Our pals at the Fantasia film festival have unleashed this year's lineup, and as always, animation fans are well served—but they have to do a little more work to get their fix.

Features seem a little diminished, but not so much as last year. The fest starts and ends strong—Tekkon Kinkreet is the opening film, and the Korean Yobi the Five-Tailed Fox is the last animated screening, on the second-to-last day of the festival—but those are the only two features on 35mm film. The odd-looking stopmo film We Are the Strange is in high-definition video, but the other features (the Flash-animated Minushi, Naruto the Movie: Ninja Clash in the Land of Snow and Ghost in the Shell: Solid State Society) are all projected, standard-definition video. Previous Fantasia fests prove that watching projected video can still be enjoyable, but spending four days at the Waterloo Festival for Animated Cinema watching nothing but 35mm reminds you of the kind of difference the medium makes.

There are also two short feature documentaries that are about animation, and they're screening together. Animania is about Canadian anime fandom, which appears to focus on how the current generation of teen fans relate to anime. I've seen and heard so many reports on teen fandom I'd be inclined to give it a pass, but last year—back when the movie's focus was less on the teens—I was interviewed extensively for Animania, and I was asked some very interesting questions. I'm hoping they applied the same kind of thoughtfulness to their adolescent subjects. (And no, I'm not in the actual Animania movie, but apparently I'll appear in the DVD extras.) The other documentary is the French Ghibli et le mystère Miyazaki (Ghibli and the Mystery of Miyazaki), which needs little explaining but which is definitely a must-see, especially with interviewees like Isao Takahata, Moebius and Takashi Murakami.

Fantasia's real source of pleasure for animation fans comes from the animated shorts, but that's also its real source of pain. For years I've been preaching that animation shouldn't be ghettoized, that it should be treated like "regular" film. The problem is that Fantasia gives me just what I ask for, scattering its animated shorts among omnibus films (Ten Nights of Dreams) and over a dozen collections of shorts, only two of which are animation-specific (a best-of compilation from last year's Ottawa fest, plus the latest edition of The Outer Limits of Animation, which inexplicably includes the two-year-old, almost overexposed, not-terribly-out-there In the Rough). Miraculously, it's possible to see all of the animated shorts with only one schedule conflict: The one screening of The Outer Limits of Animation is at the same time as Watch Out! Beyond the Genres of Korean Short Films, which includes the 34-minute The Hell (Two Kinds of Life).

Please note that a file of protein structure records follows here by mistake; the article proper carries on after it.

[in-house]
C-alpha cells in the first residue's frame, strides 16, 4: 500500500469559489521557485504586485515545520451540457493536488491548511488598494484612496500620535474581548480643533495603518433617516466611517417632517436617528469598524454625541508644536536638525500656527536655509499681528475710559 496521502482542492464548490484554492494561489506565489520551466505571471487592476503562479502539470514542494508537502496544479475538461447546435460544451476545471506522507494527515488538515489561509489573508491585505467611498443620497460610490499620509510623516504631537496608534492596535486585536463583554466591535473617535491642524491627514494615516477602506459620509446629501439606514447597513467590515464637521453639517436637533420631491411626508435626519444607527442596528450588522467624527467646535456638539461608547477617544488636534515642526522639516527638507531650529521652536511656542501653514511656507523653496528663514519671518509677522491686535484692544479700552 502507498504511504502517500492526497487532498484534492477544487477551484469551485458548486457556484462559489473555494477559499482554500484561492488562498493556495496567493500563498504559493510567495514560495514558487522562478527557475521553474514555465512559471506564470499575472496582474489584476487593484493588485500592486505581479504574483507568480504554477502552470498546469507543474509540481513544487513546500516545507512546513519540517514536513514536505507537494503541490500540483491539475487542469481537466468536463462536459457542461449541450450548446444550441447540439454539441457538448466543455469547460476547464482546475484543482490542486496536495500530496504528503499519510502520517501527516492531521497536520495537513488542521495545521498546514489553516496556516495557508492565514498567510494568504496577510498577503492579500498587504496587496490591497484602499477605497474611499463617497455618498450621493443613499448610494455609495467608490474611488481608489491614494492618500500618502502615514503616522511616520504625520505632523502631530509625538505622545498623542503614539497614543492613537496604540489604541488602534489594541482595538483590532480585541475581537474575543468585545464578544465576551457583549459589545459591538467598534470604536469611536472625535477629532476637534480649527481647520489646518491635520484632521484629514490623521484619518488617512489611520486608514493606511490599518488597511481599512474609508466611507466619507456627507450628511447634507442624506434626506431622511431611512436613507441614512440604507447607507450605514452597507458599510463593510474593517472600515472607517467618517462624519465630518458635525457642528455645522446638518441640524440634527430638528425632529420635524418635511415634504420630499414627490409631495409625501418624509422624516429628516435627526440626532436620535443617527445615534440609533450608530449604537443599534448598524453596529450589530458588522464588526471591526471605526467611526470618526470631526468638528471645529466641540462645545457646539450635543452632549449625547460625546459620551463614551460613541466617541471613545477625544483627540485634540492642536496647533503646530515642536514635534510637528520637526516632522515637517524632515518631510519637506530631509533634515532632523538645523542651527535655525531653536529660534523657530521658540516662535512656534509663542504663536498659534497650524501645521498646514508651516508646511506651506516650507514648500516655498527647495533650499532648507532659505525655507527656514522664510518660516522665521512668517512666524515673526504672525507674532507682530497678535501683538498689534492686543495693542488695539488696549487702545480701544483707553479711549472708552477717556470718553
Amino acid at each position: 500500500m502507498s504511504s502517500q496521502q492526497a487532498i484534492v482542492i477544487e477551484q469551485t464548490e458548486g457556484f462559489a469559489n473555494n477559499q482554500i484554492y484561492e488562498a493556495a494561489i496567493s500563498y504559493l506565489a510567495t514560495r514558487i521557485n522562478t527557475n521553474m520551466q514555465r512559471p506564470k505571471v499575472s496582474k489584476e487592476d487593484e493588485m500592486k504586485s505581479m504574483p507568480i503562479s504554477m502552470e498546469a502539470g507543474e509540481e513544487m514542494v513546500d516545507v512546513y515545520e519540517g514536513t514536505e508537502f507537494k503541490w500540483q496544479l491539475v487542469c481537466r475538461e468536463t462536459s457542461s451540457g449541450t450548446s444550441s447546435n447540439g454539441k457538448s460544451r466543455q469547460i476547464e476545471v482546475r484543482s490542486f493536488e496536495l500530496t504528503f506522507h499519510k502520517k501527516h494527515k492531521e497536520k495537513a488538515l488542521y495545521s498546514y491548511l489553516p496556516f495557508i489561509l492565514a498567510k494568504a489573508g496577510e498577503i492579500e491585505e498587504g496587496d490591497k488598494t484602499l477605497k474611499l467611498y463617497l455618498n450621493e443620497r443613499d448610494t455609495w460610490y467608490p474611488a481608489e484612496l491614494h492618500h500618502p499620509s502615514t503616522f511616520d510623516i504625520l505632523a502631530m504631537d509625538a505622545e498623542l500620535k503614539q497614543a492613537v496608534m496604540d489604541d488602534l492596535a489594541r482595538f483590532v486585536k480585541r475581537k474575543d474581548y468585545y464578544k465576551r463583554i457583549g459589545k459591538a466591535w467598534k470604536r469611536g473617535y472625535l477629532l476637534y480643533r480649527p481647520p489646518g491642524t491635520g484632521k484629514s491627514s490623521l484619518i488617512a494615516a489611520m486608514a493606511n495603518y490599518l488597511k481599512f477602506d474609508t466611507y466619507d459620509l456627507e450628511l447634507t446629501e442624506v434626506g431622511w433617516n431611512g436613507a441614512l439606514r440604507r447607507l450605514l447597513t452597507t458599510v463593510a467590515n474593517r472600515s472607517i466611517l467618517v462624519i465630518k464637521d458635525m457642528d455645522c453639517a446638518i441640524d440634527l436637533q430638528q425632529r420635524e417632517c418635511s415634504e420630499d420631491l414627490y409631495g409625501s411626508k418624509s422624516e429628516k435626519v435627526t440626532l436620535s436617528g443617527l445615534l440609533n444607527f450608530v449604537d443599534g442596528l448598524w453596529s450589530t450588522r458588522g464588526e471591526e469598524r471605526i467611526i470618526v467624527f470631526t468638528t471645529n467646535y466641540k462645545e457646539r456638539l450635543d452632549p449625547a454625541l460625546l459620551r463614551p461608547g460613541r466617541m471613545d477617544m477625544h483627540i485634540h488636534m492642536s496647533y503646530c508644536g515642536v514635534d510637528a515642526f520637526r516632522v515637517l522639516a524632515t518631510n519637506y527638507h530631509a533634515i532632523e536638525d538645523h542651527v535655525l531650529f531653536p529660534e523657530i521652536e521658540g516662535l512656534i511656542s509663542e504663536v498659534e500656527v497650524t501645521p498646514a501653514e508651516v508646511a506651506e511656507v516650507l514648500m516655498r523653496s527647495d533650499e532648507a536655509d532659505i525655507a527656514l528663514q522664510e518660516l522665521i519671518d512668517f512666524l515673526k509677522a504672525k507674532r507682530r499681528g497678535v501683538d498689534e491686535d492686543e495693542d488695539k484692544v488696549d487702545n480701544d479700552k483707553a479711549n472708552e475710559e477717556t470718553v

And really, that's the most amazing thing about Fantasia this year. They've added a third cinema to their venues, but in three weeks of screenings there appear to be fewer repeats than ever before. It's a testament to the passion of their crew that they're still going so strong.

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January 21, 2007
According to the Anime News Network, Ghost in the Shell may be coming live and in three dimensions to a theater near you in the next few years. Kodansha and Production I.G. have come to a new understanding, and their fresh contractual agreement allows Production I.G. to stand up for Kodansha's interests when optioning the licence for a Hollywood film.

With the success of Death Note: The Last Name in Japan, more licence holders may be wanting to adapt their anime and manga titles for live-action media. There has certainly been buzz to that effect in the past: Evangelion was once the subject of live-action musing by WETA, James Cameron once wanted to do Battle Angel Alita, and the American Sci-Fi Channel once had plans to adapt Witch Hunter Robin for the small screen. None of these projects ever made it to fruition, and fans may be smart to take a moment and breathe before wondering if a live-action GITS will be tomorrow's Aeon Flux.